Can we trust advisers not to recommend products that pay them high commissions?

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Indy Lifestyle Online
HOW DO we know we can trust an independent financial adviser? This was discussed last Saturday on Radio 4's Money Box programme, in which I took part.

The programme followed the fortunes of a listener who had tried to obtain financial advice on her own behalf. Despite speaking to nine advisers, most of them independent (one claimed to be, although he worked for an insurance company), the client was none the wiser.

Indeed, she felt she had been let down badly by the main agency, called IFA Promotion, which exists to promote independent advice. IFA Promotion, which fields 80,000 calls a year from consumers, offers them the names and phone numbers of three advisers in their area. But, as Radio 4's "guinea pig" discovered, those named may not be experts in a particular financial subject area.

There is a separate list of specialist advisers, sponsored by Money Management magazine. Those on the list are also meant to be fee-charging advisers. However, the Radio 4 listener still found herself being steered towards commission as the preferred method of paying for the advice she was receiving.

Therein lies the nub of the problem. Most advisers are remunerated by means of a commission from the company whose product they sell. How can we trust them not to be influenced by the size of commission they receive from one firm, as compared to another?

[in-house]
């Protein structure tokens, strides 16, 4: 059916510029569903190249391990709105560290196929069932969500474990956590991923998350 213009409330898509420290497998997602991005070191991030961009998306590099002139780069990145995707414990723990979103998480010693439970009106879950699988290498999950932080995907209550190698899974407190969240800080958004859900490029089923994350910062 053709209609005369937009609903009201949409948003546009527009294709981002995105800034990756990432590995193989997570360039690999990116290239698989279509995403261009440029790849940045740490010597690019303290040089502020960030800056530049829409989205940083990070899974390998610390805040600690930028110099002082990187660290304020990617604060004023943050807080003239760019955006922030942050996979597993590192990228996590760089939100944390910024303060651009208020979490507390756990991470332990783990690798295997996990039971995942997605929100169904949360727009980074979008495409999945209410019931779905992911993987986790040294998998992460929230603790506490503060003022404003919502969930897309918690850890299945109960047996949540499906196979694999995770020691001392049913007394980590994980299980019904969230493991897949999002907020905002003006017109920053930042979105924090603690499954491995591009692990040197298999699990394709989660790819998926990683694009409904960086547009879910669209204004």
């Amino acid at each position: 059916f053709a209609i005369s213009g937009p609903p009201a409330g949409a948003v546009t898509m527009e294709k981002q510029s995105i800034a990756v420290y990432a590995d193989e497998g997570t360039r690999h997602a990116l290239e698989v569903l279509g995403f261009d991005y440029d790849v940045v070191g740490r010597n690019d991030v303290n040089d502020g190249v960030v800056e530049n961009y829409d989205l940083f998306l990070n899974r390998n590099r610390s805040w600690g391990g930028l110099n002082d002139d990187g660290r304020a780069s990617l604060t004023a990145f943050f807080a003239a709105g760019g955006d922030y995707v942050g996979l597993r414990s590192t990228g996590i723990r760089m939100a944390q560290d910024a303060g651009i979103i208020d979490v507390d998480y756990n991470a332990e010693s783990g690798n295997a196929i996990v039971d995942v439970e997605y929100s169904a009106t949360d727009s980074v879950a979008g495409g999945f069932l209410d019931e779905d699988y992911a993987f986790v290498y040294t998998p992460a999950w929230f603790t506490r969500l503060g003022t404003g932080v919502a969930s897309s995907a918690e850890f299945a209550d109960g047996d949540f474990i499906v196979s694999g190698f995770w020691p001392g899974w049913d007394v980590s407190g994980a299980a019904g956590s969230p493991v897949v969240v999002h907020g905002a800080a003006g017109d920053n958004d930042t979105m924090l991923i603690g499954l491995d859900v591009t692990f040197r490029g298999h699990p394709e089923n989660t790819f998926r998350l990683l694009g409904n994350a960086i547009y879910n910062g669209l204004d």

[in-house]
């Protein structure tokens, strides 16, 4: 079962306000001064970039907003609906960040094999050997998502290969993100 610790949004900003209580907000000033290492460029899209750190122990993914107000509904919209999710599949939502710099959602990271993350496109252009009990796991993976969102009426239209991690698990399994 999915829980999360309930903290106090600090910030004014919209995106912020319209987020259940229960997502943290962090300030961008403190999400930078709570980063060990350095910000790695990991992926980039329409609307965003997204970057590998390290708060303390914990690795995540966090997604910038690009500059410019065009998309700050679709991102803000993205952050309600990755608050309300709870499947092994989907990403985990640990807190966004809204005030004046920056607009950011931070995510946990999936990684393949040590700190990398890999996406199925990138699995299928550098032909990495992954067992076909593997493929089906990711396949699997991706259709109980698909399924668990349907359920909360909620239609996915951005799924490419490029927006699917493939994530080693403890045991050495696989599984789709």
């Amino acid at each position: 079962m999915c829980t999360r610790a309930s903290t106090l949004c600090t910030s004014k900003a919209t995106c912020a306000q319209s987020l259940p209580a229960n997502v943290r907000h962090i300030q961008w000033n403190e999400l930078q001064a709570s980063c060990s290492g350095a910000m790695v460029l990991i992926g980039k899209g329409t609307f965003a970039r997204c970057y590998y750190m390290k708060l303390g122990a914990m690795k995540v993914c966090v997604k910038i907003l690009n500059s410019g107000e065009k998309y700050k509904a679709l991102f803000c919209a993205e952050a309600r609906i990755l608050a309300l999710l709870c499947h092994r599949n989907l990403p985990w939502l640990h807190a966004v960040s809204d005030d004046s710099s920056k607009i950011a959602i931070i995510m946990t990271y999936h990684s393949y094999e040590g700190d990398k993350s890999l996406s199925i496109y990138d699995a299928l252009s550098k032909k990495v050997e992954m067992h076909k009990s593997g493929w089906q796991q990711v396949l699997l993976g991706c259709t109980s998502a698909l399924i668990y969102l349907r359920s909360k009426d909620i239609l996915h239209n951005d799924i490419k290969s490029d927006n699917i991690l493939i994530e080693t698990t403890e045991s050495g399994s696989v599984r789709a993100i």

While many advisers are honourable people, whose prime motivation is to do the best for their clients, others are not. There are a significant minority who think nothing, for example, of recommending high-commission products - such as regular premium pensions to contract workers - that will seriously disadvantage them by loading the charges in the first few years' contributions.

During the radio discussion, the point was made that if we did away entirely with commissions, then many individuals would simply not be able to afford the pounds 80-pounds 120 hourly rates charged by most fee-based advisers.

I have used both commission and fee-based remuneration to reward my adviser, depending on the advantage to me. For example, if one has a very simple end-of-tax-year pension payment to make, that might take only an hour to transact, the choice should be based on the scale of any contribution. As a rough guide, a lump sum premium of more than pounds 2,500 means fees might be more appropriate than commission.

Fees are more transparent though, although one partial solution might be to limit the maximum commission a company is allowed to pay the adviser who sells one of its products - there would be no danger of advisers recommending the highest-paying one.

But the central issue is whether we believe they are competent in the first place. As many advisers admit, the present system means they can get on with selling us what they want after obtaining a basic qualification which is barely tougher than an O-Level. Moreover, there is a plethora of additional qualifications which mean any potential client is left completely baffled when they see the framed certificates on an adviser's wall.

The solution would be to have only one awarding body and to toughen up training and basic exams to at least first year university level.

However, it still boils down to that almost indefinable word - trust. A relationship with an adviser should last until you or s/he retires. If you feel uncomfortable with someone or with the quality of their advice, move on before you do each other harm.